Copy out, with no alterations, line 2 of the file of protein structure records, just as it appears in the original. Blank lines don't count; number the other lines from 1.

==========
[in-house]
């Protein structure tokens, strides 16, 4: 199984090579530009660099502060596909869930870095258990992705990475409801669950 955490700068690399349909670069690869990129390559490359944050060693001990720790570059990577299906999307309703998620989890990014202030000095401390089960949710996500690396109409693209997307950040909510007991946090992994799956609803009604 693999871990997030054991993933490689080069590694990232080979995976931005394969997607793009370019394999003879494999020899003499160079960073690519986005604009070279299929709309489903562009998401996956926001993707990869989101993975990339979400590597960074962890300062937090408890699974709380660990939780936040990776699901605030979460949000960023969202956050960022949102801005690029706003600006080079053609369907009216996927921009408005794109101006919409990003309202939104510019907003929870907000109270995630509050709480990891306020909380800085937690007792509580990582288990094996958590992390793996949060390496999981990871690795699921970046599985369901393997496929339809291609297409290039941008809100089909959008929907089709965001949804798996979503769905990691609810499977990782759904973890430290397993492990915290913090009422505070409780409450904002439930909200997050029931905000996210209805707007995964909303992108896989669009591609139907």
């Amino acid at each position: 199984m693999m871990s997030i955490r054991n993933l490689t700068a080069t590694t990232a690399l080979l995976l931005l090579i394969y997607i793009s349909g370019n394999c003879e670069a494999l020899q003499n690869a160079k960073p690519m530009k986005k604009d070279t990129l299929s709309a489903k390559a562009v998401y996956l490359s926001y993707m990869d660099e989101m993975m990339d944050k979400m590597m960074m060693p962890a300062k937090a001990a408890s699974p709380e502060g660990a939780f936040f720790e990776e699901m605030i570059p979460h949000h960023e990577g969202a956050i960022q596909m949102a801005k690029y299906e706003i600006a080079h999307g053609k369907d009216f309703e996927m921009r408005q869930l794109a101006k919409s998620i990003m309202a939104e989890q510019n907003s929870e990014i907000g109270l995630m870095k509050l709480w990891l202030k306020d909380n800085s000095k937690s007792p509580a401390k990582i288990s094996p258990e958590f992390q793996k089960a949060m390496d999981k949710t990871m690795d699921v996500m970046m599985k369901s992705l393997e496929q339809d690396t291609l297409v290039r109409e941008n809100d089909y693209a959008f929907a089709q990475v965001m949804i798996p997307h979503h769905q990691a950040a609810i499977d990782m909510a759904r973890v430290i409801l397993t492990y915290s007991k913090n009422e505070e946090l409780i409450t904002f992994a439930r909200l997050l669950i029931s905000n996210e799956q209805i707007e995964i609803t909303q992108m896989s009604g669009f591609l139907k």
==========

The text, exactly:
């Protein structure tokens, strides 16, 4: 199984090579530009660099502060596909869930870095258990992705990475409801669950 955490700068690399349909670069690869990129390559490359944050060693001990720790570059990577299906999307309703998620989890990014202030000095401390089960949710996500690396109409693209997307950040909510007991946090992994799956609803009604 693999871990997030054991993933490689080069590694990232080979995976931005394969997607793009370019394999003879494999020899003499160079960073690519986005604009070279299929709309489903562009998401996956926001993707990869989101993975990339979400590597960074962890300062937090408890699974709380660990939780936040990776699901605030979460949000960023969202956050960022949102801005690029706003600006080079053609369907009216996927921009408005794109101006919409990003309202939104510019907003929870907000109270995630509050709480990891306020909380800085937690007792509580990582288990094996958590992390793996949060390496999981990871690795699921970046599985369901393997496929339809291609297409290039941008809100089909959008929907089709965001949804798996979503769905990691609810499977990782759904973890430290397993492990915290913090009422505070409780409450904002439930909200997050029931905000996210209805707007995964909303992108896989669009591609139907």